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Best cordless drills 2020

Which of these powerful cordless drills is our pick for DIY jobs on the car? Read on to find out...

One of the most versatile tools in your armoury is the cordless drill; as well as drilling, it can be a screwdriver, wire brush and a buffer. The latest motors run off ever-more-efficient batteries to make them almost the equal of a mains drill and very useful where your garage has no 240V outlet. So which is the one to take the strain out of your jobs? We charged eight to find out.

How we tested them

Each drill had to power through our tough test regime, which included five minutes’ no-load running plus the same time wire-brushing thick rust off a steel plate. We also drove large screws into wood to assess torque, drilled into various metals, and looked for a comfortable balance to make them easy to use over long periods.

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As well as pure performance, we also gave marks for features such as a case, the number and size of each drill’s batteries, a power-pack condition gauge, LED work light and torque settings. Warranty and price were the final factors.

Verdict

Once again, the multiple-test-winning HiKOKI shows rivals how it should be done and retains the top spot. But the result was very close and a favourable shift on the Sealey’s price could see a change between the two. If it’s massive torque you need, you won’t regret choosing the new Draper, which takes the final podium spot.

Reviews

HiKOKI DV18DBFL2/JM 18V Brushless Combi Drill Kit – Best buy

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The competition is stacking up against our multiple winner; other drills offer more Amp hours (Ah), higher speeds and better torque. But the HiKOKI still gives the best combination of all factors. It has plenty of power, although we’d like more than two battery-state LEDs. The spec includes 70Nm of torque, a large case, base-mounted light, 1,800 rpm no-load speed and 22 torque settings. It charged through our tests with ease, and its price gives it an edge over its closest rivals.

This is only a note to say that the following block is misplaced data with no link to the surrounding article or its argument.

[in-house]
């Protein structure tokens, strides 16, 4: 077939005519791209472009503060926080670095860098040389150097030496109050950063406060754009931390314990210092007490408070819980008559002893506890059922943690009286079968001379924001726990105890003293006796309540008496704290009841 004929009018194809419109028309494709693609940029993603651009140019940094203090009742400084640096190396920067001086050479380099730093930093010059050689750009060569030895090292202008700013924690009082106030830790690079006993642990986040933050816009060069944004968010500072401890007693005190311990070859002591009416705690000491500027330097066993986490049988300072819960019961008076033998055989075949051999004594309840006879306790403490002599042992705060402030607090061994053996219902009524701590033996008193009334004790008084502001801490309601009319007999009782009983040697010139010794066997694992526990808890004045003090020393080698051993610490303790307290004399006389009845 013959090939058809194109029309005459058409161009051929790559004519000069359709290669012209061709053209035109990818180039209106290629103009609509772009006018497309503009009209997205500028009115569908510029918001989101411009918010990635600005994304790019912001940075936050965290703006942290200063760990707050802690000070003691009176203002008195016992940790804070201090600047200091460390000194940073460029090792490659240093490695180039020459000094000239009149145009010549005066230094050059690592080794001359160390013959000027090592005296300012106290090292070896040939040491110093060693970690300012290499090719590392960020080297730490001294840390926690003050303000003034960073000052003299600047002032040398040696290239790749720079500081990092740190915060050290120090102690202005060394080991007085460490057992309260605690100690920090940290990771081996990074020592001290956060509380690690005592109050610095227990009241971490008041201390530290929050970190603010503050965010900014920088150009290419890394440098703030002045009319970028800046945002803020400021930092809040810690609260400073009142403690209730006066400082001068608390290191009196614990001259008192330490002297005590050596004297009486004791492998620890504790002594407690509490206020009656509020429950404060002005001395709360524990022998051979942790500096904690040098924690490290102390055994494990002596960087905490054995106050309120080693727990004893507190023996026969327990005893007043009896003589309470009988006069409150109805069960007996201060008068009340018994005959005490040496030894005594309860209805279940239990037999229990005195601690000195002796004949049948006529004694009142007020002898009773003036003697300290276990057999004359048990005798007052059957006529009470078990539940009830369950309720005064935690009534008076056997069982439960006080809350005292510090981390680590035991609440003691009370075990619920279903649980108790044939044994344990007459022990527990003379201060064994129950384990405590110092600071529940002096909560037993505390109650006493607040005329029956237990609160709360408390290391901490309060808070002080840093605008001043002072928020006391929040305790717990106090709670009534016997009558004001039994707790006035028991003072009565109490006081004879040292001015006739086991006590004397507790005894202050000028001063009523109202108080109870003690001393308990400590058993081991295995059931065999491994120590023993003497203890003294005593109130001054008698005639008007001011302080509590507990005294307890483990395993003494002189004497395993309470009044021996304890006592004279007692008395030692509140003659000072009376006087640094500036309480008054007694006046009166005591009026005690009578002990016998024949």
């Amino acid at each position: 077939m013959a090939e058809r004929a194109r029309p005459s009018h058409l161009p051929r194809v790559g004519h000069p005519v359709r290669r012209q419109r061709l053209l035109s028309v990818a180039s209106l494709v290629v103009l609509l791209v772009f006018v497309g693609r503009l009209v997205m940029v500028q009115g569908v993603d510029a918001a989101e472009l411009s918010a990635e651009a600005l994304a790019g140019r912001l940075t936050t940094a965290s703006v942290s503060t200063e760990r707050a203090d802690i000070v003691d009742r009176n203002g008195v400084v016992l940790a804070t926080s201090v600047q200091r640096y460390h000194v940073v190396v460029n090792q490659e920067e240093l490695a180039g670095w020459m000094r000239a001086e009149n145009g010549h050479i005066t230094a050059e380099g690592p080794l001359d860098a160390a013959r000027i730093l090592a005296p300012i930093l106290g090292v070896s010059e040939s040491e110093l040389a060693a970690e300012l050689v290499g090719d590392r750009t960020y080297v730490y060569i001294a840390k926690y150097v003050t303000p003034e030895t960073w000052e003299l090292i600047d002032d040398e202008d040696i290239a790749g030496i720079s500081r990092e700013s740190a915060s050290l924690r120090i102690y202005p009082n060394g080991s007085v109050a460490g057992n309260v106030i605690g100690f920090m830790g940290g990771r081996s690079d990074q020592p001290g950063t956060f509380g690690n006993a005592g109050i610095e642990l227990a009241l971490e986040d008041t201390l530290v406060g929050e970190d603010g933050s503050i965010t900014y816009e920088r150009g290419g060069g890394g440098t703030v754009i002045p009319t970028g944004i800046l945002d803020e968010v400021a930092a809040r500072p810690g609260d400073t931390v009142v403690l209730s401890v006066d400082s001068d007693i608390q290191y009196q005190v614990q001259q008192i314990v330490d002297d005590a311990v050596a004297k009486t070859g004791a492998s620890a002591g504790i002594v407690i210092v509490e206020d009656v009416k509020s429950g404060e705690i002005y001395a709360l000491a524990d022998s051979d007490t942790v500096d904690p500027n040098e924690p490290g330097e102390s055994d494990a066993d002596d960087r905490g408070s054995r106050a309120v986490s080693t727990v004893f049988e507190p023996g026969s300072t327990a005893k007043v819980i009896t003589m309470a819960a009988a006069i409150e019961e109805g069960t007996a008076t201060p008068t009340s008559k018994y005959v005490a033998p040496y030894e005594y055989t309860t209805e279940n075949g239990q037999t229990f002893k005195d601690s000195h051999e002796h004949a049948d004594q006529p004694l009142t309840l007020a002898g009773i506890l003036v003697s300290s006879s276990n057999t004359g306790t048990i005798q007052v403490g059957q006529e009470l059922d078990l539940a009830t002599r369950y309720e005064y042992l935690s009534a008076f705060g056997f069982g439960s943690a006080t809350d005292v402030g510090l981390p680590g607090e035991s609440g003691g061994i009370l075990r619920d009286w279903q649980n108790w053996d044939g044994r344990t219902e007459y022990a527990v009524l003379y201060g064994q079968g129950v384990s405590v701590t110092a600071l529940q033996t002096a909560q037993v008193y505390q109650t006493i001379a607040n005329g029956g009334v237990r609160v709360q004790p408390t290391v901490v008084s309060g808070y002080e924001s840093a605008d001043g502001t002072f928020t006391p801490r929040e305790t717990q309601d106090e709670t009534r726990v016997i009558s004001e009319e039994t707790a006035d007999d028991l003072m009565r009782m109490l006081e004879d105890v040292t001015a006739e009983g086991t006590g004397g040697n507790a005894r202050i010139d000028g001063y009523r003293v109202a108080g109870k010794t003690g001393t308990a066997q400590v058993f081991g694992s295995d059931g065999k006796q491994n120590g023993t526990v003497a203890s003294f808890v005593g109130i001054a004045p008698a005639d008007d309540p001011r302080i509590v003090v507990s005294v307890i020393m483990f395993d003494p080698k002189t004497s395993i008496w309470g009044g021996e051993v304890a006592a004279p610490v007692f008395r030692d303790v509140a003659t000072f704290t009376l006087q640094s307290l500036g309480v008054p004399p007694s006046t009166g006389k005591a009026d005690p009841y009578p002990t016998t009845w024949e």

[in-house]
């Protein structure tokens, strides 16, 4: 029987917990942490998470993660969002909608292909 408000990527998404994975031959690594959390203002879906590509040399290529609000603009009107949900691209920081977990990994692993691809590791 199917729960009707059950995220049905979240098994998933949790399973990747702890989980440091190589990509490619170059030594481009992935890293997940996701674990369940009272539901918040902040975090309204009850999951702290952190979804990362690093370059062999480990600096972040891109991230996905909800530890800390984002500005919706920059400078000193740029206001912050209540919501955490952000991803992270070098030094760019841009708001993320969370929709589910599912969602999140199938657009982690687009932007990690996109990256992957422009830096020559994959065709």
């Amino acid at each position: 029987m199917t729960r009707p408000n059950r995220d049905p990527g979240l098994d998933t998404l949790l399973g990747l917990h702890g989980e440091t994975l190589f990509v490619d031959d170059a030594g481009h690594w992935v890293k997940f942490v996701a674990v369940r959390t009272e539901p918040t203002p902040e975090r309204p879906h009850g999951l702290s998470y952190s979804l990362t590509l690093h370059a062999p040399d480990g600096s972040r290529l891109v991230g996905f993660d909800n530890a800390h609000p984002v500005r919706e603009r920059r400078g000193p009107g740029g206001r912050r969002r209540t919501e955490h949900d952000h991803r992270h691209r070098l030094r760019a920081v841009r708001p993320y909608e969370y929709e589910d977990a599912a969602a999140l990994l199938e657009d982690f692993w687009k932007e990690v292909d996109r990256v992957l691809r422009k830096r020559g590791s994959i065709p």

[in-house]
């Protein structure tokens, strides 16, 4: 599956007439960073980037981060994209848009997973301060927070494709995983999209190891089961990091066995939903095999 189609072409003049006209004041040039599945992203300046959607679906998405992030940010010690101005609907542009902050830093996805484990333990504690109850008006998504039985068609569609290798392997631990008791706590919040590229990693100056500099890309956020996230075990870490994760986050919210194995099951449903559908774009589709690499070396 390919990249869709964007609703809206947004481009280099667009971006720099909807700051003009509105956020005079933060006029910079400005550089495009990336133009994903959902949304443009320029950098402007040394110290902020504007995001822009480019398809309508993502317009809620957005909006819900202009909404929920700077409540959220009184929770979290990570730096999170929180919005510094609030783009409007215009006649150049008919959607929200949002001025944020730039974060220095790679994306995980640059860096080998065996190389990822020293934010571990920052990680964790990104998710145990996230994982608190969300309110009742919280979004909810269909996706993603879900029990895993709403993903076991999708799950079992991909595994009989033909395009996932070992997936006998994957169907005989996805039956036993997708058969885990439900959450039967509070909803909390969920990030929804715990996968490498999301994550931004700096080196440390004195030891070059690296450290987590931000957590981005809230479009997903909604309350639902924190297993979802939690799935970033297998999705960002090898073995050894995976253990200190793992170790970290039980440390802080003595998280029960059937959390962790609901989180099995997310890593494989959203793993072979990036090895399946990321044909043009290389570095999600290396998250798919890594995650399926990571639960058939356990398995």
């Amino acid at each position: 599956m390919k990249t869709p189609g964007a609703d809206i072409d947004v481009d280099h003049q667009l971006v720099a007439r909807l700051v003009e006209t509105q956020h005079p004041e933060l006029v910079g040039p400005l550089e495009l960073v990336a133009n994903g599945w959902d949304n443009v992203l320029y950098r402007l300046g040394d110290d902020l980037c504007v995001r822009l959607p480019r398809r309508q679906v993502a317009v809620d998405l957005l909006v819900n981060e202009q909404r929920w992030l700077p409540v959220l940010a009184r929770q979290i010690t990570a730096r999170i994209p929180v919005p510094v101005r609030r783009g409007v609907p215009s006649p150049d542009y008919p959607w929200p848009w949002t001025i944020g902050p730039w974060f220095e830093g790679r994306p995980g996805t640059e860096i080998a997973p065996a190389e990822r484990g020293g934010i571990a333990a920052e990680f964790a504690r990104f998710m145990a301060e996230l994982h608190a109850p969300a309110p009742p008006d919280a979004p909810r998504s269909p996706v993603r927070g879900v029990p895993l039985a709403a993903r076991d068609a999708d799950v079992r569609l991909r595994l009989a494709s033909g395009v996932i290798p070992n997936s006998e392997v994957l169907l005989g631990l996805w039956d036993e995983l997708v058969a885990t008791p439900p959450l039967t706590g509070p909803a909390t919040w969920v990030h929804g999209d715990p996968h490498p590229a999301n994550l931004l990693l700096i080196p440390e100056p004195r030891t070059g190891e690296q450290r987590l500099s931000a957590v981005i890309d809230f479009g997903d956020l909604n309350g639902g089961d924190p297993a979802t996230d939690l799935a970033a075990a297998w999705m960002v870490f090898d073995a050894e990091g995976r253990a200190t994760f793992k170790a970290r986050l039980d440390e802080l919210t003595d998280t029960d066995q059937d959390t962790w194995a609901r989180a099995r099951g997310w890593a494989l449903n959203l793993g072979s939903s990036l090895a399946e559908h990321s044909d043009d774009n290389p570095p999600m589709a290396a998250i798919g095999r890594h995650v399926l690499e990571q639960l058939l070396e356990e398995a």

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Sealey CP20VDDXKIT 20V Brushless Hammer Drill/Driver - Recommended

  • Price: Around £183
  • Contact: www.sealey.co.uk
  • Batteries: 1 x 4Ah & 1 x 2Ah
  • Rating: 4.5 stars

Sealey’s 20V kit remains as impressive as it was in last year’s mini test, with a spec very similar to our winner. It, too, boasts 6Ah capability (split 2Ah and 4Ah), with the highest no-load speed, at 2,000rpm, and a respectable 65Nm of torque. Our tests presented no problems and it still had around 33 per cent of its 4Ah left at the end. It gets a three-year warranty but while its canvas bag kept the components together, it was not as neat as a case. Still, a great device, and a better price would have pushed it up a position.

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Draper Expert XP20 20V Hi-Torque Brushless Combi Drill 98965 - Recommended

What a dramatic debut from this Draper, with the most torque – a phenomenal 135Nm. This was most noticeable on the wire-brushing test, where we appreciated the auxiliary handle supplied. It also had electronic selection for the 24 torque settings and a top speed of 1,950rpm. Indicators on the battery showed it was clearly efficient, with around 50 per cent left when we finished. It comes with a three-year warranty but only one battery, and at £205, is a bit pricey, yet it still finishes within an ace of the top spot.

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Wolf Li-Ion Combi Impact Drill 111035